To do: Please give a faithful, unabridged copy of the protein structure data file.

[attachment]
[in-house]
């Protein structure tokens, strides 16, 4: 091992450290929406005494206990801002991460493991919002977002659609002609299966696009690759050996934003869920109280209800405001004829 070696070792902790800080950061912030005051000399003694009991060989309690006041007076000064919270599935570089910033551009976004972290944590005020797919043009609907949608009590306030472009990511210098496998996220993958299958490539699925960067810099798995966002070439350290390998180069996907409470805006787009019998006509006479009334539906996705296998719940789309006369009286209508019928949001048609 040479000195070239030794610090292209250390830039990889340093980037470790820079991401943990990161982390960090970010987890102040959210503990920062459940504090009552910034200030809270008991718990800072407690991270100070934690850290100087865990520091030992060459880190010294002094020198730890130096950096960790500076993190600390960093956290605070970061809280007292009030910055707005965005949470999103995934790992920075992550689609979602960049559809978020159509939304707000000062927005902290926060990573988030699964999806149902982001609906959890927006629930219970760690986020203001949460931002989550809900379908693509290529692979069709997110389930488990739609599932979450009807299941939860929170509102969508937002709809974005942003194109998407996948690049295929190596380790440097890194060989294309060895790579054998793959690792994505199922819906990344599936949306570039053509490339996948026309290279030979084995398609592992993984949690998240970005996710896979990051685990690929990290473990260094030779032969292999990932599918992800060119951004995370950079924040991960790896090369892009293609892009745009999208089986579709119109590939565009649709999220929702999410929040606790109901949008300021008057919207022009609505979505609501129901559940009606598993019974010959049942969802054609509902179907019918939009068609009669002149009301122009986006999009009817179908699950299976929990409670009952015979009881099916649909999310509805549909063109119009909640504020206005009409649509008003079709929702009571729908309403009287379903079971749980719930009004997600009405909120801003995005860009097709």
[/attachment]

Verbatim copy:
[in-house]
């Protein structure tokens, strides 16, 4: 091992450290929406005494206990801002991460493991919002977002659609002609299966696009690759050996934003869920109280209800405001004829 070696070792902790800080950061912030005051000399003694009991060989309690006041007076000064919270599935570089910033551009976004972290944590005020797919043009609907949608009590306030472009990511210098496998996220993958299958490539699925960067810099798995966002070439350290390998180069996907409470805006787009019998006509006479009334539906996705296998719940789309006369009286209508019928949001048609 040479000195070239030794610090292209250390830039990889340093980037470790820079991401943990990161982390960090970010987890102040959210503990920062459940504090009552910034200030809270008991718990800072407690991270100070934690850290100087865990520091030992060459880190010294002094020198730890130096950096960790500076993190600390960093956290605070970061809280007292009030910055707005965005949470999103995934790992920075992550689609979602960049559809978020159509939304707000000062927005902290926060990573988030699964999806149902982001609906959890927006629930219970760690986020203001949460931002989550809900379908693509290529692979069709997110389930488990739609599932979450009807299941939860929170509102969508937002709809974005942003194109998407996948690049295929190596380790440097890194060989294309060895790579054998793959690792994505199922819906990344599936949306570039053509490339996948026309290279030979084995398609592992993984949690998240970005996710896979990051685990690929990290473990260094030779032969292999990932599918992800060119951004995370950079924040991960790896090369892009293609892009745009999208089986579709119109590939565009649709999220929702999410929040606790109901949008300021008057919207022009609505979505609501129901559940009606598993019974010959049942969802054609509902179907019918939009068609009669002149009301122009986006999009009817179908699950299976929990409670009952015979009881099916649909999310509805549909063109119009909640504020206005009409649509008003079709929702009571729908309403009287379903079971749980719930009004997600009405909120801003995005860009097709």